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Baajh Guru dubaa jag saara


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ਬਾਝ ਗੁਰੂ ਡੁਬਾ ਜਗੁ ਸਾਰਾ

Baajh Guru dubaa jag saara (Bhai Gurdas vaar 1 pauri 29)

Waheguru Ji Ka Khalsa Waheguru Ji Ki Fateh !!

May Guru Sahib shower blessings on all on this Special Day - The Prakaash Purb of Jagat Guru, Sahib Sri Guru Nanak Sahib

To mark this day here are some images of Guru Nanak from the 18th and 19th century.

This first watercolour is a Pahari painting perhaps from the workshop of Mankot , dating from the second quarter of the 18th Century.

It depicts as inscribed on the back "Sri Nanak ji" - the depiction is markedly different from that which is usually seen. Guru Nanak is shown as an aged slight figure sat in meditation.

The most striking aspects are the 'Pothi' inscribed with what appears to be 'Satgur prasad' , the mala worn around the neck and on the wrist together with 2 bracelets and a ring in the left ear. Goswami states the ring is a reminder in the Indian tradition of The Master.

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*Collection - Government Museum and Art Gallery - Chandigarh

This tinted brush drawing is also Pahari from the workshop of Nainsukh of Guler and dates from the last quarter of the 18th century.

It depicts Guru Nanak seated with saintly men and devotees perhaps performing keertan.

To my mind the drawing stresses the importance of Gurbani and Sadh Sangat. At its centre the drawing has a large 'Pothi' - with a 'morchhal' - a fan of peacock feathers and devotees bowing. The pothi is opened and you can read the glorious salok from Sri Sukhmani Sahib.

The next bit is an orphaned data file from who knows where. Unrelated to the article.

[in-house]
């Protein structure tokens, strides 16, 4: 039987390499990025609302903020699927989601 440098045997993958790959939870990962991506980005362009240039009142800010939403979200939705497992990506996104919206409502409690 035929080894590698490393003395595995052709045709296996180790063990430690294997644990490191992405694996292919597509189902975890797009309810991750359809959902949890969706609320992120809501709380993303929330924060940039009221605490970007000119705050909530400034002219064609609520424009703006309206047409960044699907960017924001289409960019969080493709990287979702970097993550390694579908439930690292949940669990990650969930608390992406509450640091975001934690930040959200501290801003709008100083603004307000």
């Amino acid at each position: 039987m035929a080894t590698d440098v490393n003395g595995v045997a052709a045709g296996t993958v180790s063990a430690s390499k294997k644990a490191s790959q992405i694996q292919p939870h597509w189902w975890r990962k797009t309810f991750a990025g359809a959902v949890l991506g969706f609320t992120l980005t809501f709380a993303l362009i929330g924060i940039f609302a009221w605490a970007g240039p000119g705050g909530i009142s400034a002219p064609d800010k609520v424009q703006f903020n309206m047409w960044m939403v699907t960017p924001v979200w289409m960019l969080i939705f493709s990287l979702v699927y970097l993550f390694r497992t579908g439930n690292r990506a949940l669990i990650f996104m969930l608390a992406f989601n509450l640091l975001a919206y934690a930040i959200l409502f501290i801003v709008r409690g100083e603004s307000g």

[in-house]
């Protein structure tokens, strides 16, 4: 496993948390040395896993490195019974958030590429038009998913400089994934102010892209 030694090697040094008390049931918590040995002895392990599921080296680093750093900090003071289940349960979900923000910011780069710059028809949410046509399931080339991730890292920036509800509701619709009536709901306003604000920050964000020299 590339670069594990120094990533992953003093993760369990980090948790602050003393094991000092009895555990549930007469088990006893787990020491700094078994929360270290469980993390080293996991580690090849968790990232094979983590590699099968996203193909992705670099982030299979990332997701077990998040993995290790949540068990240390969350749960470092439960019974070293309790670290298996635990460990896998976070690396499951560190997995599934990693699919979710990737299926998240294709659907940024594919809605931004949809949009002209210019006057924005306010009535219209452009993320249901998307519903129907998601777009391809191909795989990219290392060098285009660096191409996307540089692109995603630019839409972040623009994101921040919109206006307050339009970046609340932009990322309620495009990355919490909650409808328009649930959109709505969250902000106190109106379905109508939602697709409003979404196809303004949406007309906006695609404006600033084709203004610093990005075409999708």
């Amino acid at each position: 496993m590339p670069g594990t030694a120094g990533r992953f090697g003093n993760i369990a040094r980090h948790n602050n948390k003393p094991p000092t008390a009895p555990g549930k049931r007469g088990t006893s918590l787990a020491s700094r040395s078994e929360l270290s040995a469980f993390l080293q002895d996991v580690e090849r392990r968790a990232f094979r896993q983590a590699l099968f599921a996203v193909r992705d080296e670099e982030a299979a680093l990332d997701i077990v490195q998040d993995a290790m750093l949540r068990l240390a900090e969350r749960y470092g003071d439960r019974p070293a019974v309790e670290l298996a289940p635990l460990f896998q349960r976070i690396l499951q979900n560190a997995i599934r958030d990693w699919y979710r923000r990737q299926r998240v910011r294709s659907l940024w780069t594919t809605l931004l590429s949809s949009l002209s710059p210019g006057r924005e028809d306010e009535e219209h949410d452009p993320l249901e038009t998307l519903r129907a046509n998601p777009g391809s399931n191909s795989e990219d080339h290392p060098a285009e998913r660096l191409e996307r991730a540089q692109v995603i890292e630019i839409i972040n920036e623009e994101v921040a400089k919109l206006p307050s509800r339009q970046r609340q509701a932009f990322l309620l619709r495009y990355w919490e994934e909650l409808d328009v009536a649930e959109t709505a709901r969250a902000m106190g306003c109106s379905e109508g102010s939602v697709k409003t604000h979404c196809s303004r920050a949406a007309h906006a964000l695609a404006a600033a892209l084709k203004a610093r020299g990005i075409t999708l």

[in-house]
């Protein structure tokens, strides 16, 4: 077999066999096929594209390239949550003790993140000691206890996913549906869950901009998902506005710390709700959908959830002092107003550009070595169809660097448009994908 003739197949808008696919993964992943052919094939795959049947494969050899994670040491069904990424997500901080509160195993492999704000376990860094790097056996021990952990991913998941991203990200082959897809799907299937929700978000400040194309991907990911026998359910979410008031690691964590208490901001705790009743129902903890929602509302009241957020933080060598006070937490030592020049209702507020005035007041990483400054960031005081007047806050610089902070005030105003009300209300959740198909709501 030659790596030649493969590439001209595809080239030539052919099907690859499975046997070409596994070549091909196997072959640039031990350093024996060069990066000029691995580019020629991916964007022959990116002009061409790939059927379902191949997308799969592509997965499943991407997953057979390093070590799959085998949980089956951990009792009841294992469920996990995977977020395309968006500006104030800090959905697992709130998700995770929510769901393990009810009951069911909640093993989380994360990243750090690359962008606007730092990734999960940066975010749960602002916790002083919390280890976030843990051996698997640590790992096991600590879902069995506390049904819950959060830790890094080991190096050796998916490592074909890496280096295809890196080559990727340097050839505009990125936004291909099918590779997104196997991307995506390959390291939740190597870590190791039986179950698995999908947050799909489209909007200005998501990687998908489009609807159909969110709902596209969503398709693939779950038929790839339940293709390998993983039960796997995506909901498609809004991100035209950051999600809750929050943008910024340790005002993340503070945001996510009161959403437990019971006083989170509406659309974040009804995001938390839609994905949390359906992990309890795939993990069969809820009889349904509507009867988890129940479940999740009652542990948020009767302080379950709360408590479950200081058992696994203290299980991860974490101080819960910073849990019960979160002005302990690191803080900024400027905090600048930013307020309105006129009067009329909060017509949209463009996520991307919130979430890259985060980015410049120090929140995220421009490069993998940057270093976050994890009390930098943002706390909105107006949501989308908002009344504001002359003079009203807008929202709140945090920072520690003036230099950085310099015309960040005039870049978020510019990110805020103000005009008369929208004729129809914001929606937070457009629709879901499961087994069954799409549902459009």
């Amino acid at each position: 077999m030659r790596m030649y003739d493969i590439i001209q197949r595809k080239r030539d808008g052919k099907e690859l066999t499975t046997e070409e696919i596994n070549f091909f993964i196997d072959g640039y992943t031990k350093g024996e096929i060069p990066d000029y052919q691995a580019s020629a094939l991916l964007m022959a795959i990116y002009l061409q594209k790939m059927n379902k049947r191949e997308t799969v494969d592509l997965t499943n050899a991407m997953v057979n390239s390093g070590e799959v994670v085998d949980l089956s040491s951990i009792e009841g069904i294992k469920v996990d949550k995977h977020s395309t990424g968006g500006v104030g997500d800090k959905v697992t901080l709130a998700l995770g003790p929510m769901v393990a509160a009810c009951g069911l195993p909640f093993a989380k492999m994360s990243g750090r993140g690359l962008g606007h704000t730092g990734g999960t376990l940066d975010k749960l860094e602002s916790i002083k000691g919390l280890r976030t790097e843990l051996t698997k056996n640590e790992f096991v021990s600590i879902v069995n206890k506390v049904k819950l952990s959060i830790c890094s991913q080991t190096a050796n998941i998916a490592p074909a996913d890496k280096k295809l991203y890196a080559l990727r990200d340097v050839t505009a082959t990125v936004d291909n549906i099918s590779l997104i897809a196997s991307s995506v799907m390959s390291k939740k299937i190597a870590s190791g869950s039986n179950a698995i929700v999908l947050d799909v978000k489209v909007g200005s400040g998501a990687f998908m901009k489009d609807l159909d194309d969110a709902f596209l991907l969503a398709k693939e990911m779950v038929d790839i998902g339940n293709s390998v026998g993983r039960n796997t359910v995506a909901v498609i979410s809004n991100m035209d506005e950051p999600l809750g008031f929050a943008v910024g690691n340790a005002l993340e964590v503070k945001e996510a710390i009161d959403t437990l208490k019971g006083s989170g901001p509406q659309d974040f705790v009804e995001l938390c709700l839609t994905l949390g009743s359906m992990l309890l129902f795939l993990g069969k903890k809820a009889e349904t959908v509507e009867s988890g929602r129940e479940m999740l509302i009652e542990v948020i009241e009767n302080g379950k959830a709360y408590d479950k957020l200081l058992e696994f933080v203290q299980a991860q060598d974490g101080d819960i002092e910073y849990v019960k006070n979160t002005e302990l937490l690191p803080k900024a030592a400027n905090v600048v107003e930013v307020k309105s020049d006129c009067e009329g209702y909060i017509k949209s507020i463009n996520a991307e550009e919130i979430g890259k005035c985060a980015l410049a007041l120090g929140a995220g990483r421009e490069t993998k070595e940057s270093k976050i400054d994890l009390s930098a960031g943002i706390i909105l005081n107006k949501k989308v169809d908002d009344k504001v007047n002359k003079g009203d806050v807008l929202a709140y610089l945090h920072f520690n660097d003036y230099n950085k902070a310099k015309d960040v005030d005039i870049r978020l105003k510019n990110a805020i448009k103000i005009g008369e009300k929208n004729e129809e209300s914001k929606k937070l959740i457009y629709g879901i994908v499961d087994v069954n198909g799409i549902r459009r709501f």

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* From FareedKot Vala Teeka vol 1 page 641 (Sri Guru Granth Sahib - Raag Gauri Sukhmani - Guru Arjan Dev Ji

ang 293)

(Translation - Nikki-Guninder Kaur Singh 1995)

They to whom the Guru gives the eyeliner of wisdom, their dark ignorance disappears.

Through grace, we meet the faithful, says Nanak, our mind is enlightened.

Bhai Mardana is depicted with rabab and a younger devotee with cymbals, another aspect to note is the 'Kharavan' or wooden sandals placed on a plinth.

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*Collection - Government Museum and Art Gallery - Chandigarh

This watercolour from the last quarter of the 18th century depicts as inscribed in persian characters, in a gold cartouche, above the painting "tasvir-i dervissh nanakshahi"

a picture of a Nanakshahi dervish.

This could be a painting of a devotee of Guru Nanak or it could be, as argued by Goswami, a likeness of Guru Nanak.

The aspects of the depiction that stand out are the seating postion , it is not crossed legged but with one knee raised and the other bent, and the red book in hand , not 'landscape' size pothi but an upright volume.

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* Kapany Collection

In this last watercolour from the end of the 19th century, we have a more familiar depiction of Guru Nanak seated with Mardana. The painting shows the famous sakhi of when Guru Nanak stopped the boulder, rolled at him by Wali Kandhari ,with his open 'Panja'

The painting shows Wali Kandhari atop the hill with a devotee or perhaps Bhai Bala (??) and Bhai Mardana with rabab and Guru Nanak with outstretched palm or 'Panja'

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*Collection - Government Museum and Art Gallery - Chandigarh

** All Pictures from ' I See No Stranger - Early Sikh Art and Devotion ' B N Goswamy , Caron Smith - Rubin Museum of Art, 2006

Hope you enjoyed the pictures - Once again Lakh Lakh Vadaai to all on this special day.

* Bhai Gurdas 'Gur Avataar' Vaar 1 Pauri 23

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*from Varan Bhai Gurdas - Dr Jodh Singh - 1998 - pg 53

Gurfateh !

Ranjit Singh 'Freed'

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